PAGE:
And yet another decent example is Jordan Baris Realtors in New Jersey. I generally like to see the property search on the home page, but Jordan Baris does an excellent job at value proposition with its “Proudly serving New Jersey for over half a century” which tells me as a consumer I’m getting a solid company. I like the MLS Snapshot as a nice lead generation piece on the home page with its friendly copy and graphic layout. And notice the “List your property” button. Genius.

These are just a few of the good examples for you to analyze, but I’ll give you my rules for real estate web site home pages and what I think should be prominent:

  • Interactive property search on the home page – not just a link to it
  • Value proposition – what do you do or what makes you different
  • Something for sellers – what’s my home worth, market snapshot, sold property search, etc.
  • Open home search – if you are able to display open houses
  • Lead generation – something that gives you the consumer’s contact details, i.e. listing alerts, newsletter, sold alerts, etc.
  • Community information – even if you have to link it out to another web site

These are suggestions and I highly recommend you look at web sites outside of your immediate area to get ideas. Look at the simplicity of the Jordan Baris list your property button. Copying, er uh imitation is the sincerest form of flattery, isn’t it? Sorry Ken, but we’re all stealing your great idea!

Ginny is a 360 degree marketing specialist with over a decade of experience in real estate-related fields. She’s held senior level marketing positions at Alain Pinel Realtors and Prudential California, Nevada and Texas Realty. She left the corporate world in 2007 to start her own marketing communications company, Cain Communications. She markets to segments that matter using media that matters. Follow her on Twitter @ginnycain.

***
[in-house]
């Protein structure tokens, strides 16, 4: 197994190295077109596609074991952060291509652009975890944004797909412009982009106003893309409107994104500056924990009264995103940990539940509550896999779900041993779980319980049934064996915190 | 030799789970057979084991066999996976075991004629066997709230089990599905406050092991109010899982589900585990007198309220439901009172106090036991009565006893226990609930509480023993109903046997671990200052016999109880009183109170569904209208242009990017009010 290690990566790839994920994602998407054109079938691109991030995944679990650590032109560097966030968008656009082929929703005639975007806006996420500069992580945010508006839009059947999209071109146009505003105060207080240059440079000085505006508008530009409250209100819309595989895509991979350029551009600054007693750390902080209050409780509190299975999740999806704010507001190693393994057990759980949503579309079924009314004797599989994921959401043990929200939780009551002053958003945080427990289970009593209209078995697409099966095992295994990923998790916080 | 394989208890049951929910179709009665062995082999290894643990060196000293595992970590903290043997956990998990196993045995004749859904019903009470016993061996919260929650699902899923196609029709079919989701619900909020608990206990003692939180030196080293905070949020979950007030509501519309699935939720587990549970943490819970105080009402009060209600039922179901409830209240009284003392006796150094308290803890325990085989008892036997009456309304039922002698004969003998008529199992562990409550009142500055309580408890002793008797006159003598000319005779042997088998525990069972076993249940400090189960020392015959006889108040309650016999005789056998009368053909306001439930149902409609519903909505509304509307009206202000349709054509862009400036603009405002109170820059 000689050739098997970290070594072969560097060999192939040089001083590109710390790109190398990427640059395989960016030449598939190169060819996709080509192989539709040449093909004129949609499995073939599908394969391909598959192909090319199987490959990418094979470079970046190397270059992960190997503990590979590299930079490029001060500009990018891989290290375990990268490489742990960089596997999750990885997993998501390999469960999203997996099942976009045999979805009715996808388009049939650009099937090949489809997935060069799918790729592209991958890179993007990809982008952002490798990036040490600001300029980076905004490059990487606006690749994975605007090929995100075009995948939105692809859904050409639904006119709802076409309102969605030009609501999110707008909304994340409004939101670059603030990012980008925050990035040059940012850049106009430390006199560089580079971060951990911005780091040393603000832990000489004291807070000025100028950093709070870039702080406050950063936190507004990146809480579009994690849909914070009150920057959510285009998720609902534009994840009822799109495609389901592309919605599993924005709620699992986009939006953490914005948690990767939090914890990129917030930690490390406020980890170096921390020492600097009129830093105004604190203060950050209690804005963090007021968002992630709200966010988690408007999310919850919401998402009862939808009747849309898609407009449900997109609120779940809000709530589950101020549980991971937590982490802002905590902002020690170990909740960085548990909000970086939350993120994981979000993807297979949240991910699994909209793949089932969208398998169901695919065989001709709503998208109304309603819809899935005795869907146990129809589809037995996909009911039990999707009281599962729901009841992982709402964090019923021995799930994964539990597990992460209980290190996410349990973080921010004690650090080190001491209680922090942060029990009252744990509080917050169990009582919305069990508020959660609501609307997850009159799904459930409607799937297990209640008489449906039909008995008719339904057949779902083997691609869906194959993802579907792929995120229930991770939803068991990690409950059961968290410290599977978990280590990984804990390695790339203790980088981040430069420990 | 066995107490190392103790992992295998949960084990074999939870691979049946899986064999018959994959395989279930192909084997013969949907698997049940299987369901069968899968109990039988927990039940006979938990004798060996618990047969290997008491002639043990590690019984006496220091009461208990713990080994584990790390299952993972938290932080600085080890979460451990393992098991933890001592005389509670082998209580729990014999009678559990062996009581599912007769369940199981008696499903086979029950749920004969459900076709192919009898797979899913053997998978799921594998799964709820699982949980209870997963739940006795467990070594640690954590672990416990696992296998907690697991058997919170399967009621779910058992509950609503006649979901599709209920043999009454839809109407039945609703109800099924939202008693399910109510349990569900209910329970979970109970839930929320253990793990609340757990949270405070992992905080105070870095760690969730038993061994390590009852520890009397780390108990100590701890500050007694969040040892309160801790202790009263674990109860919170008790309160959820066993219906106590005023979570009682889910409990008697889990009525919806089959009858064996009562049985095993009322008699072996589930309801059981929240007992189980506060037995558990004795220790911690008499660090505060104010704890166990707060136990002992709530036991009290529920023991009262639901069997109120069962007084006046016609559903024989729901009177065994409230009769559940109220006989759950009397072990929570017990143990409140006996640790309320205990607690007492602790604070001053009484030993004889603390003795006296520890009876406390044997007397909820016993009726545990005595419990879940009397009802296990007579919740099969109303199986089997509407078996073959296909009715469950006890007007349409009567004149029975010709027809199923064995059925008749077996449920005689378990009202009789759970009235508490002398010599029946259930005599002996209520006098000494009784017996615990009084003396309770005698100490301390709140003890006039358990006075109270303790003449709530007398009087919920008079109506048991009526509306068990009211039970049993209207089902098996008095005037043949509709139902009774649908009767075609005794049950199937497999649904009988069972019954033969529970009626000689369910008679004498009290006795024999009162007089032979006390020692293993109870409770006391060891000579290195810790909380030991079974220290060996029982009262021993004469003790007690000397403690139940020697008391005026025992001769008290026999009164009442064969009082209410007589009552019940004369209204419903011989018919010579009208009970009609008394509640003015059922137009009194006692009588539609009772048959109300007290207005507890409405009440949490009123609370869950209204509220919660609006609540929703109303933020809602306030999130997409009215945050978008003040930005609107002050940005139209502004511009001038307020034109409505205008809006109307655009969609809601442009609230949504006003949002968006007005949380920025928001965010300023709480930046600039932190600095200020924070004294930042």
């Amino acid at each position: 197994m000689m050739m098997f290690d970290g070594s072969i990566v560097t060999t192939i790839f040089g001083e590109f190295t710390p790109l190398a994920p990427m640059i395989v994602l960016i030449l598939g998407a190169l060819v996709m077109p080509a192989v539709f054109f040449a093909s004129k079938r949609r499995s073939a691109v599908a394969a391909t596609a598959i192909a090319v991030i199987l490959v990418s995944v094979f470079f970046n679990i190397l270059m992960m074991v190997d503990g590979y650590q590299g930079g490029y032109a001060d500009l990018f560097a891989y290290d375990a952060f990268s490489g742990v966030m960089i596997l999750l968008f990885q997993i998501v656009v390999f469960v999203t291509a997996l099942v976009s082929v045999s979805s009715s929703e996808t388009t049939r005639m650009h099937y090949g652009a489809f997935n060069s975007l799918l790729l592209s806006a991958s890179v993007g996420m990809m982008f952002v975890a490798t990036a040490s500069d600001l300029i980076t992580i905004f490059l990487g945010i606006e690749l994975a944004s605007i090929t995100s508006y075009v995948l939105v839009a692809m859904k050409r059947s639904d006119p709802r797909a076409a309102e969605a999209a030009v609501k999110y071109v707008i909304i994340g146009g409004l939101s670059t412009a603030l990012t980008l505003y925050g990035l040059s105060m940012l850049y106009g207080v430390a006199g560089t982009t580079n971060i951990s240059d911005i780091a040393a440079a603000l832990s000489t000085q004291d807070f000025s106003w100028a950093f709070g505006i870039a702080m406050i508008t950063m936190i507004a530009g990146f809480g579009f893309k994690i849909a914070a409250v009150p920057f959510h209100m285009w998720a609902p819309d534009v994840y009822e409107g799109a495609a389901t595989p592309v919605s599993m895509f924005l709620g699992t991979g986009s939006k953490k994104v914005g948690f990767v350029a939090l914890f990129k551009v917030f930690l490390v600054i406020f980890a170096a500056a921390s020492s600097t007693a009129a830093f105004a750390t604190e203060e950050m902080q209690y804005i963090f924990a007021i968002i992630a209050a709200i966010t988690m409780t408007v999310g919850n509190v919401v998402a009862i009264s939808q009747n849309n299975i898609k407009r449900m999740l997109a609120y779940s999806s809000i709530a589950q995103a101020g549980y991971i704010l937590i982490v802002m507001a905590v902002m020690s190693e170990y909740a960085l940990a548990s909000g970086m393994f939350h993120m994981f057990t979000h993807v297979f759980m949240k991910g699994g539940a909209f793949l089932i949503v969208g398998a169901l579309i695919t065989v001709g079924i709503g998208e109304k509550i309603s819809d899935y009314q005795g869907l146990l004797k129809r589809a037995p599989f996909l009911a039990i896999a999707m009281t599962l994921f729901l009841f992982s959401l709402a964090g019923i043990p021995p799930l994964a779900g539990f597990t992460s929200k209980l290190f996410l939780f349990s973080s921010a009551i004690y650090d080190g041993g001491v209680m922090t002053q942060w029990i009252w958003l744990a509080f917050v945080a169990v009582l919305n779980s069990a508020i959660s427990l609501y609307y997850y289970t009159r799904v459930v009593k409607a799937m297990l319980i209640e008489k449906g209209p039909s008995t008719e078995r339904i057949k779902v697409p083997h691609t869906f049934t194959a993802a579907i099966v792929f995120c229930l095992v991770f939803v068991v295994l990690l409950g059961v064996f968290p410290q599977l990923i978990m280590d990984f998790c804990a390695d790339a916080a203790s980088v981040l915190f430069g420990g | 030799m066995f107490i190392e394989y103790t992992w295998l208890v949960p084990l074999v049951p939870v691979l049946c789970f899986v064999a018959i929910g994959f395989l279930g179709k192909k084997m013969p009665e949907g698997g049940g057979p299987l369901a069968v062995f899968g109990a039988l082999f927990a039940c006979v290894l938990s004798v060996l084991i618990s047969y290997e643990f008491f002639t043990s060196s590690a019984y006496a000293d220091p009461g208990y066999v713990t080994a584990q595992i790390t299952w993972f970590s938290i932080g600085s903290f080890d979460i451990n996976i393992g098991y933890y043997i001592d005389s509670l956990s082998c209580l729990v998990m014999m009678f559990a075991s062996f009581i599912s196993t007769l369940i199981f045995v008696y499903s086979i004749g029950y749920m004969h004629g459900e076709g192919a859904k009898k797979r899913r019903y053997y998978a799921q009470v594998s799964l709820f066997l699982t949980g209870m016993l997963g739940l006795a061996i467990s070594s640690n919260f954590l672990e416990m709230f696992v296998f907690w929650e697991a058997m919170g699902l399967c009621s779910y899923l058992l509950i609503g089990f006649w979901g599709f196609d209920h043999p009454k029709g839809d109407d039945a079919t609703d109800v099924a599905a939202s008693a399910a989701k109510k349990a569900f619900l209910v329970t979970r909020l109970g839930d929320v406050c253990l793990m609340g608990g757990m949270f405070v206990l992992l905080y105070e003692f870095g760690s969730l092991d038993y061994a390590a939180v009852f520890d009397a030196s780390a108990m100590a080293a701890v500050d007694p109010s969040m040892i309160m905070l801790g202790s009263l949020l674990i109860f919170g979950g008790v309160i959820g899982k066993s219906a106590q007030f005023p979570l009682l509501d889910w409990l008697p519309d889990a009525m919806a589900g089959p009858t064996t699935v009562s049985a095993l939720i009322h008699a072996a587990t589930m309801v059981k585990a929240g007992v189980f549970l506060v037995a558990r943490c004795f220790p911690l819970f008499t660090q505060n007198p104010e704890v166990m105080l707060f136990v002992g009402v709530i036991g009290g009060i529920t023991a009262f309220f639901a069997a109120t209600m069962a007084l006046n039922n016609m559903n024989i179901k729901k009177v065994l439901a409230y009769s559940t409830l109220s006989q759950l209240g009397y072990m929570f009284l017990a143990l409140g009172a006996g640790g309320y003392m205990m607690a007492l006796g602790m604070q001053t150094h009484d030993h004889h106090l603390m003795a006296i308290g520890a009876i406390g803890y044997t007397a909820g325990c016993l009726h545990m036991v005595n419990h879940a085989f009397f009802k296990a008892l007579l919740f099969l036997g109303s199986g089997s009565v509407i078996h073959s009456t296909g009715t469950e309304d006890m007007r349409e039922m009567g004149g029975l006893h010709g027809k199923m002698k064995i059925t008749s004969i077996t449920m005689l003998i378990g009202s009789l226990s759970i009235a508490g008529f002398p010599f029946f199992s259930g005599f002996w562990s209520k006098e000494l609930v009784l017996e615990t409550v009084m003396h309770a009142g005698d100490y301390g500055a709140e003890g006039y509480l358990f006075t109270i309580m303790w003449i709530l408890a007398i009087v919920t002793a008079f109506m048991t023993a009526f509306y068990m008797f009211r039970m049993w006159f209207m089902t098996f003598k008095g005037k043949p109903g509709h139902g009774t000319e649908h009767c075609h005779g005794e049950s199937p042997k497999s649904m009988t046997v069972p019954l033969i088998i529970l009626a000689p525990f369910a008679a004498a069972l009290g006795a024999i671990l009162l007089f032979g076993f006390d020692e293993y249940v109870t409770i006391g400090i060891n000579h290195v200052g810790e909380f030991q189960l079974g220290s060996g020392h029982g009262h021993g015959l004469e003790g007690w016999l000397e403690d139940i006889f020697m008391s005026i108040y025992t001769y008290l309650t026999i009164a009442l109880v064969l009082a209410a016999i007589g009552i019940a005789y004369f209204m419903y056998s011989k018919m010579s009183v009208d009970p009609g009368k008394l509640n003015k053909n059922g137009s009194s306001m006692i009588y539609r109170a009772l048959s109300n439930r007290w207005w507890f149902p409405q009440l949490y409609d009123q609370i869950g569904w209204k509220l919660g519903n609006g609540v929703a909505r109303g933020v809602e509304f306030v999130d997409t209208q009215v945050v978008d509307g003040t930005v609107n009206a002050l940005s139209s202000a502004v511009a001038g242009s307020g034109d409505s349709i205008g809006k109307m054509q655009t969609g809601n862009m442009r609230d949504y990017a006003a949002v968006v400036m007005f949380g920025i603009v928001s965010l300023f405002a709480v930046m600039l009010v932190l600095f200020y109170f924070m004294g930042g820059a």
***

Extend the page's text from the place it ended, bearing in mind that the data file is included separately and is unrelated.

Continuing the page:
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  1. Joe Loomer

    July 23, 2009 at 8:06 am

    Great post Ginny. Has me reworking the layout of my home page – ESPECIALLY to add that “list your home” function….

    Navy Chief, Navy Pride

  2. Robb Luther

    July 23, 2009 at 9:43 am

    Nice post. Another thing to consider is your IDX / RETs solution. There are framed solutions out there that are cheap but are not crawlable by search engines. It is important to use a solution that will actually put the content on your website that is crawlable. Here is a perfect example of a very bad seo’d real estate site: … if you view their source code (As of today) you will see a whopping 2 lines of code. This is very bad for any organic search rankings.

  3. Ken Baris

    July 24, 2009 at 9:23 am

    Ginny, We are flattered and look forward to those who believe in our idea and add it to their site.

    No referral fee required on listings taken but we would appreciate Northern NJ referrals!

    Have a great day!


  4. Gordon Baker

    August 16, 2009 at 1:28 am

    As I’ve observed visitor behavior on my website, I’m convinced that they want to see houses and more houses. There are some great products out there that will show you exactly where people are clicking on a single page.